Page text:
COMMENTARIES ON CARD CLUBS : Honest Look at the Numbers Shows Revenue, Little New Crime : There is no statistical evidence that card clubs invite more dangers. Cities hold all the cards when they demand strict conditions on casinos.

The cities of Stanton and Cypress have put proposals to establish card clubs on their June 8 ballots. Cities are interested in card clubs; even Anaheim officials--or at least some--are listening to a proposal. As they do with all revenue sources, local officials must ask whether the benefits of increased revenue outweigh the costs, in this case, the costs of an increase in crime.

Cities obtain revenue from card clubs in at least two ways. The largest portion of revenue comes from the percentage the city collects of seat-rental fees. Unlike casino gambling, patrons of card clubs do not bet against the house. Rather, card players pay an hourly seat rental to sit at tables and play poker or any of the other games which the clubs sponsor. Cities collect a portion of the seat rental receipts, usually on a sliding scale, which increases as the club takes in more revenue.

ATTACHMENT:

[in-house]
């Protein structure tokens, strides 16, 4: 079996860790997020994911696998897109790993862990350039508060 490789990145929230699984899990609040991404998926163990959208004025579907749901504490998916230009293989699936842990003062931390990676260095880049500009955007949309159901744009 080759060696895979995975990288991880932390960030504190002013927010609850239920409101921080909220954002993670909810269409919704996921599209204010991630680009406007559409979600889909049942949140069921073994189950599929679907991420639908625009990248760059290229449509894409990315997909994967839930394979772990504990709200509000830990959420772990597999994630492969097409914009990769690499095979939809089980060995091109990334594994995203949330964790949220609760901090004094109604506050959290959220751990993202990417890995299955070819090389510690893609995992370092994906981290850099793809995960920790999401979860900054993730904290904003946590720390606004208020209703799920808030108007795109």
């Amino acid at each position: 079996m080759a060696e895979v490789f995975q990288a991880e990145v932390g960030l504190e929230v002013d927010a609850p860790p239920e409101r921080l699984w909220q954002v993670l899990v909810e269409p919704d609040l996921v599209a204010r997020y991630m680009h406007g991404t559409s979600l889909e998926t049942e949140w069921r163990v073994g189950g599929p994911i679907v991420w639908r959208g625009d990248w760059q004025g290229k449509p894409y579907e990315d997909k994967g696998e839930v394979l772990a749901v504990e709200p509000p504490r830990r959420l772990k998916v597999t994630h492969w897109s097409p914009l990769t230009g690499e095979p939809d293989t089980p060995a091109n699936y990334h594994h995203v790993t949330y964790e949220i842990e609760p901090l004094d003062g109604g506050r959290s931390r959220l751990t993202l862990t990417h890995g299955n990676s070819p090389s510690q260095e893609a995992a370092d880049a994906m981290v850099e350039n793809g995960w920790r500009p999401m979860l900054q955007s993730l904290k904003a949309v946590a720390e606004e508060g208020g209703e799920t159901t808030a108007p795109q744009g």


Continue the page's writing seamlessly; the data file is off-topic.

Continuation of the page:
The second way in which cities raise revenue from the clubs is by charging hefty quarterly licensing fees, as much as $20,000 to $30,000 every three months. Revenue may also come from increased sales taxes from restaurants, bars and other retail sales in the clubs.

Our local officials do not have to figure their cost/benefit analysis in the dark. Five communities in Los Angeles County have used card club proceeds as a major part of their revenue for a long enough period to gain some insight into their utility. Gardena has licensed poker clubs for more than 40 years. Bell, Bell Gardens, the City of Commerce and Huntington Park opened their clubs in the early to mid-1980s. After 10 years of operation, these cities' experience is instructive.

First, revenue to the cities from the clubs as a whole has increased steadily during this 10-year period, have been little affected by inflation or the recession, and now account for a greater proportion of these cities' revenue. The size of the revenue varies widely for the five cities, but the average revenue from the card clubs was about $5 million in 1991-92, compared to a low of under $2 million in 1983-84. As a proportion of the city budget, card club revenue ranges from a high of 60% in Bell Gardens to a low of 3% in Huntington Park.

As long as clubs stay out of trouble--and the vast majority of them do--revenue to the cities remains stable. But if, as happened in Bell, clubs run into problems, then the revenue can fluctuate dramatically and become a very unpredictable source of city money. The club in Bell lost money when it opened, went into bankruptcy, was sold, reopened, shut down again, reopened and was sold again. All this change worked against the city's interest; the club has not been a reliable source of revenue for many years.